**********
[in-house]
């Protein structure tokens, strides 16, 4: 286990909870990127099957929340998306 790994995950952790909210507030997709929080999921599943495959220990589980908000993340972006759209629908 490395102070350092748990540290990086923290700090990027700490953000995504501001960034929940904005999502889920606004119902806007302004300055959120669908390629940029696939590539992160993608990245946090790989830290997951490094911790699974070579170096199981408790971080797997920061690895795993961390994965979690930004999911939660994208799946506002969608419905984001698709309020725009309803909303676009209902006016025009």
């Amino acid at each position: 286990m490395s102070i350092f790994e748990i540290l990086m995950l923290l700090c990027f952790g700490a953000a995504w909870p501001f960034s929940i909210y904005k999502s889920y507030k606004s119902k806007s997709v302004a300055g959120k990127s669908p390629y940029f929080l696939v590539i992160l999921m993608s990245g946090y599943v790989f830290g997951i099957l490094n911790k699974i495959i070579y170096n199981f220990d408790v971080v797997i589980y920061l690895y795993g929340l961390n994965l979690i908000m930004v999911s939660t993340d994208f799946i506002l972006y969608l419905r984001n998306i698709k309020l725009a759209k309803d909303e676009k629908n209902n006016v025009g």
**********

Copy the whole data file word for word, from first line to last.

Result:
[in-house]
């Protein structure tokens, strides 16, 4: 286990909870990127099957929340998306 790994995950952790909210507030997709929080999921599943495959220990589980908000993340972006759209629908 490395102070350092748990540290990086923290700090990027700490953000995504501001960034929940904005999502889920606004119902806007302004300055959120669908390629940029696939590539992160993608990245946090790989830290997951490094911790699974070579170096199981408790971080797997920061690895795993961390994965979690930004999911939660994208799946506002969608419905984001698709309020725009309803909303676009209902006016025009």
């Amino acid at each position: 286990m490395s102070i350092f790994e748990i540290l990086m995950l923290l700090c990027f952790g700490a953000a995504w909870p501001f960034s929940i909210y904005k999502s889920y507030k606004s119902k806007s997709v302004a300055g959120k990127s669908p390629y940029f929080l696939v590539i992160l999921m993608s990245g946090y599943v790989f830290g997951i099957l490094n911790k699974i495959i070579y170096n199981f220990d408790v971080v797997i589980y920061l690895y795993g929340l961390n994965l979690i908000m930004v999911s939660t993340d994208f799946i506002l972006y969608l419905r984001n998306i698709k309020l725009a759209k309803d909303e676009k629908n209902n006016v025009g």